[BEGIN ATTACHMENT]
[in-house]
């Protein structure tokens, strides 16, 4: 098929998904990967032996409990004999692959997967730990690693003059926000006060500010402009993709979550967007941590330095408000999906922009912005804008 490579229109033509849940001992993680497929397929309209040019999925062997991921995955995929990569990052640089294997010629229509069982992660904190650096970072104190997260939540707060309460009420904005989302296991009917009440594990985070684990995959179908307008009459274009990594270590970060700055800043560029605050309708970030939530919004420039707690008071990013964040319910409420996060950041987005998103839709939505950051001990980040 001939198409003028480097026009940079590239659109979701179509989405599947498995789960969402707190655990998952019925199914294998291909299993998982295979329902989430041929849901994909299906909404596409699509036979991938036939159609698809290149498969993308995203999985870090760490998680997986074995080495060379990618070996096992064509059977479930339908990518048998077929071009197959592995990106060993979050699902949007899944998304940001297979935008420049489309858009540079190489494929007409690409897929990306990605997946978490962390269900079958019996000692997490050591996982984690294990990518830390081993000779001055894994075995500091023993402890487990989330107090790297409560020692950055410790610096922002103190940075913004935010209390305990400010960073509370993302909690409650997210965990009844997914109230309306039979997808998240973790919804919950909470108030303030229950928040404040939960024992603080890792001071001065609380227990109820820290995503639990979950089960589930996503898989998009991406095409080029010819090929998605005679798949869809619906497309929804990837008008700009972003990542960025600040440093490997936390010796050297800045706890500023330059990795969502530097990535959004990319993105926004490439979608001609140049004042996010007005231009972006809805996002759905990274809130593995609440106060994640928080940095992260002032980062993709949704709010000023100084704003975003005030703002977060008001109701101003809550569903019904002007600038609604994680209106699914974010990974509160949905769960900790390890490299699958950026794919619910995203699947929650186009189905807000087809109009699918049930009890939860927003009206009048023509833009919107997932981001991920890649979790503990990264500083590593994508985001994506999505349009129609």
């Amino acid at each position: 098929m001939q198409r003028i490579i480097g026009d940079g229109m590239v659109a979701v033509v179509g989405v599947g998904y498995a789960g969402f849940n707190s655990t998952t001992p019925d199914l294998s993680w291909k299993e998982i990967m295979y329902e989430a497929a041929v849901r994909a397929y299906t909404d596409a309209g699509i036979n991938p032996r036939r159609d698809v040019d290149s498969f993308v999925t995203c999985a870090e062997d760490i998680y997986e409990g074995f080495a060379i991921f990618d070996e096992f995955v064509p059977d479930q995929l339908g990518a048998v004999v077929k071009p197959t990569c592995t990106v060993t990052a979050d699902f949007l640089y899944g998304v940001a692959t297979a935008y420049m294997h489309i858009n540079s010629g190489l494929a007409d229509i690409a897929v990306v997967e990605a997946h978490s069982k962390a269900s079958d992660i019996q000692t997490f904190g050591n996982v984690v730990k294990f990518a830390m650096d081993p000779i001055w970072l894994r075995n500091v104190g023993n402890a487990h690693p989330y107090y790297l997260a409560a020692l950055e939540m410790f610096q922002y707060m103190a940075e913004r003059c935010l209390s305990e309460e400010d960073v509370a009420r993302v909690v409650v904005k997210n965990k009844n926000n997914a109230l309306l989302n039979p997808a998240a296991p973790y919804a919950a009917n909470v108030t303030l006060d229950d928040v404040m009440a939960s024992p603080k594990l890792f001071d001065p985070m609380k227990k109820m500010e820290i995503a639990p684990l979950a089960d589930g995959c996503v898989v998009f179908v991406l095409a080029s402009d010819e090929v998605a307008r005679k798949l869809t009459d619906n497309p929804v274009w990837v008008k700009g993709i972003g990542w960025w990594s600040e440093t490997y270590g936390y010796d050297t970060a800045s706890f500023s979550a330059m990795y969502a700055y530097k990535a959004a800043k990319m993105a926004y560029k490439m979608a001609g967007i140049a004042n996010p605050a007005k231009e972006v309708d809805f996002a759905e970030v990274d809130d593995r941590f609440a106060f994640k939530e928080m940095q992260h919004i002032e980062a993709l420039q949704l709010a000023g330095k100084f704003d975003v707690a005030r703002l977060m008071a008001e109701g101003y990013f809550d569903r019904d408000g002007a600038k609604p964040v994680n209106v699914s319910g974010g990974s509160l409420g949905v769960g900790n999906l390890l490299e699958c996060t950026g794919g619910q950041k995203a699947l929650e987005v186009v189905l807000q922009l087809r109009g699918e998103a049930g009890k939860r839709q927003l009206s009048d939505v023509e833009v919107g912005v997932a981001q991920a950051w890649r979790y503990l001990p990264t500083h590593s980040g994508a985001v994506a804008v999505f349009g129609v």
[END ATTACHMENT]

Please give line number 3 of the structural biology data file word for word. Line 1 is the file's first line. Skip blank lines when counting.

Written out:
């Amino acid at each position: 098929m001939q198409r003028i490579i480097g026009d940079g229109m590239v659109a979701v033509v179509g989405v599947g998904y498995a789960g969402f849940n707190s655990t998952t001992p019925d199914l294998s993680w291909k299993e998982i990967m295979y329902e989430a497929a041929v849901r994909a397929y299906t909404d596409a309209g699509i036979n991938p032996r036939r159609d698809v040019d290149s498969f993308v999925t995203c999985a870090e062997d760490i998680y997986e409990g074995f080495a060379i991921f990618d070996e096992f995955v064509p059977d479930q995929l339908g990518a048998v004999v077929k071009p197959t990569c592995t990106v060993t990052a979050d699902f949007l640089y899944g998304v940001a692959t297979a935008y420049m294997h489309i858009n540079s010629g190489l494929a007409d229509i690409a897929v990306v997967e990605a997946h978490s069982k962390a269900s079958d992660i019996q000692t997490f904190g050591n996982v984690v730990k294990f990518a830390m650096d081993p000779i001055w970072l894994r075995n500091v104190g023993n402890a487990h690693p989330y107090y790297l997260a409560a020692l950055e939540m410790f610096q922002y707060m103190a940075e913004r003059c935010l209390s305990e309460e400010d960073v509370a009420r993302v909690v409650v904005k997210n965990k009844n926000n997914a109230l309306l989302n039979p997808a998240a296991p973790y919804a919950a009917n909470v108030t303030l006060d229950d928040v404040m009440a939960s024992p603080k594990l890792f001071d001065p985070m609380k227990k109820m500010e820290i995503a639990p684990l979950a089960d589930g995959c996503v898989v998009f179908v991406l095409a080029s402009d010819e090929v998605a307008r005679k798949l869809t009459d619906n497309p929804v274009w990837v008008k700009g993709i972003g990542w960025w990594s600040e440093t490997y270590g936390y010796d050297t970060a800045s706890f500023s979550a330059m990795y969502a700055y530097k990535a959004a800043k990319m993105a926004y560029k490439m979608a001609g967007i140049a004042n996010p605050a007005k231009e972006v309708d809805f996002a759905e970030v990274d809130d593995r941590f609440a106060f994640k939530e928080m940095q992260h919004i002032e980062a993709l420039q949704l709010a000023g330095k100084f704003d975003v707690a005030r703002l977060m008071a008001e109701g101003y990013f809550d569903r019904d408000g002007a600038k609604p964040v994680n209106v699914s319910g974010g990974s509160l409420g949905v769960g900790n999906l390890l490299e699958c996060t950026g794919g619910q950041k995203a699947l929650e987005v186009v189905l807000q922009l087809r109009g699918e998103a049930g009890k939860r839709q927003l009206s009048d939505v023509e833009v919107g912005v997932a981001q991920a950051w890649r979790y503990l001990p990264t500083h590593s980040g994508a985001v994506a804008v999505f349009g129609v």